Russ Hamachek, Ron 39 sailor and author, wrote the book Hot, Straight and True; An Anecdotal View of PT Boats in WWII.  The book is a compilation of first-person stories from PT operations around the word.  Jim contributed a story to the 1995 book about an incident he remembered happening while waiting for the troop ship home:

"We were lined up along the dock, dressed in out best bib and tucker, gear lashed seagoing style, awaiting transportation out to the USS General Meigs for the trip home.  LCVP's and LCM's were shuttling back and forth, but since there were hundreds of us, the line moved at a snail's pace.

"We tried to maintain some semblance of decorum, but, under the circumstances, there was a lot of good-natured banter and discreet horseplay going on.  A couple of the steward's mates were included in the jostling.  Williams and Witherspoon were inseparable buddies and notable, in part, because on was unusually tall, skinny and sedate, the other just the opposite - short, fat and genial.  As some was put it, 'on the average, they're average.'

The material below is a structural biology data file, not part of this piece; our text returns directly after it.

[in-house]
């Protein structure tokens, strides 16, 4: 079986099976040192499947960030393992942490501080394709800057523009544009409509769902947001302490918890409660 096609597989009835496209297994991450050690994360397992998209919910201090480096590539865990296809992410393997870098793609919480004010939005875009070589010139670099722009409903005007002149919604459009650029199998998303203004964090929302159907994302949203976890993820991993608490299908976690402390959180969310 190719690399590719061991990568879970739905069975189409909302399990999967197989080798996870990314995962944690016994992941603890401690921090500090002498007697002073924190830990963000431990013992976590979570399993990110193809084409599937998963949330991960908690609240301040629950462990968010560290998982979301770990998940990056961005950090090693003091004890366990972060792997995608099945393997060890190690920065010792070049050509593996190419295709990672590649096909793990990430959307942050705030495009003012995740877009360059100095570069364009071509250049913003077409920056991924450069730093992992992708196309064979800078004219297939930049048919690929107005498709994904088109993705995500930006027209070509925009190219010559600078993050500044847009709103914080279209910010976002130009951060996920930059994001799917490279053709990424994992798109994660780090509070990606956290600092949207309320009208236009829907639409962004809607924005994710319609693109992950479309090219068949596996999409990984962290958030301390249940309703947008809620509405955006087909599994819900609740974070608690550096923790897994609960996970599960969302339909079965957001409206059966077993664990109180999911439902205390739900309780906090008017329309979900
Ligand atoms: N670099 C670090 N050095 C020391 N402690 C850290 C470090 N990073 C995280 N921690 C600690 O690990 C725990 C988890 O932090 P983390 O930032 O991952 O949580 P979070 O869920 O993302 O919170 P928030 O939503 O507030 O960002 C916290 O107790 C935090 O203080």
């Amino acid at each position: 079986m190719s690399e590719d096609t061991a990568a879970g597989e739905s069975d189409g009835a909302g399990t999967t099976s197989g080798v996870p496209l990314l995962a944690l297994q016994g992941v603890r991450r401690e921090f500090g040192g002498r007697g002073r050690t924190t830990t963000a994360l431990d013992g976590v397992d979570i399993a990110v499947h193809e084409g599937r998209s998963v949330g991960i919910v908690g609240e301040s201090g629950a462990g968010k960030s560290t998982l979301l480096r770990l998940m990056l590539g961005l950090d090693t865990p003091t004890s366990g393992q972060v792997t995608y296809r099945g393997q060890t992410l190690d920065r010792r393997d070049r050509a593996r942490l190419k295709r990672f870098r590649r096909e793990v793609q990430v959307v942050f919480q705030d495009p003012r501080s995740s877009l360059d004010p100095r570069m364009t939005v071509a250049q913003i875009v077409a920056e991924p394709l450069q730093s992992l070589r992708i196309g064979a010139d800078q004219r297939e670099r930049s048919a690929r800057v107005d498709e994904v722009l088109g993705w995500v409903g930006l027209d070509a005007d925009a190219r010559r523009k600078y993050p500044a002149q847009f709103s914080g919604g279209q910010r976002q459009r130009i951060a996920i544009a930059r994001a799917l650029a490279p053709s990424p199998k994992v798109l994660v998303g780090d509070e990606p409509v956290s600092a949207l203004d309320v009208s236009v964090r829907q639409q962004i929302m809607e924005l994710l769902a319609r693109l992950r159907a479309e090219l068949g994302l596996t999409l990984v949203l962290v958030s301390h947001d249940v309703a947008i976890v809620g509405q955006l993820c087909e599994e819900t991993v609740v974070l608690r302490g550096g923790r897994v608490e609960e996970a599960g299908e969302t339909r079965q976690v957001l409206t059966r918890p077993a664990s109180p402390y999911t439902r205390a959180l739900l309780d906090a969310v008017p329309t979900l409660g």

"With all the crowding and edging along that dock, Witherspoon, the tall guy, was a bit over-jostled, lost his balance and took the deep six - sailor, seabag, hammock, ditty bag, flat hat and all.  It was one helluva splash and pandemonium broke out.  Everyone in the area seemed to be shouting, pointing down at the poor guy, throwing life rings and running in circles.  Well, almost everyone.  There was a lull in the uproar and his pal, Williams, his short, chubby buddy - glared over the side, hands on knees and calmly addressed the struggling sailor in a loud, resonant voice, strident, yet rich in timbre.

"'Witherspoon!  What the hell is the matter with you?  What are you doin' down there man?  You know you can't swim!'

"The tall, panic-stricken sailor paid no heed.  Seizing a life ring in a death grip, he began to smile as willing hands hauled him safely back up to the dock.  But his friend wasn't to be denied.

"'Witherspoon!  You're ignoring me!  Look at you, man -  you're all wet.  All wet and the Mediterranean rollin' down you cheeks!'

"Witherspoon threw a wet arm around his rotund friend...choked emotionally; then shook his head and completed the wet smile.  'You got it all wrong, man.  I ain't mad at nobody and I ain't ignoring you.  And that ain't the Mediterranean rollin' down my cheeks.  Them's tears, man - happy tears.  We're alive, little buddy...alive and headin' home!'"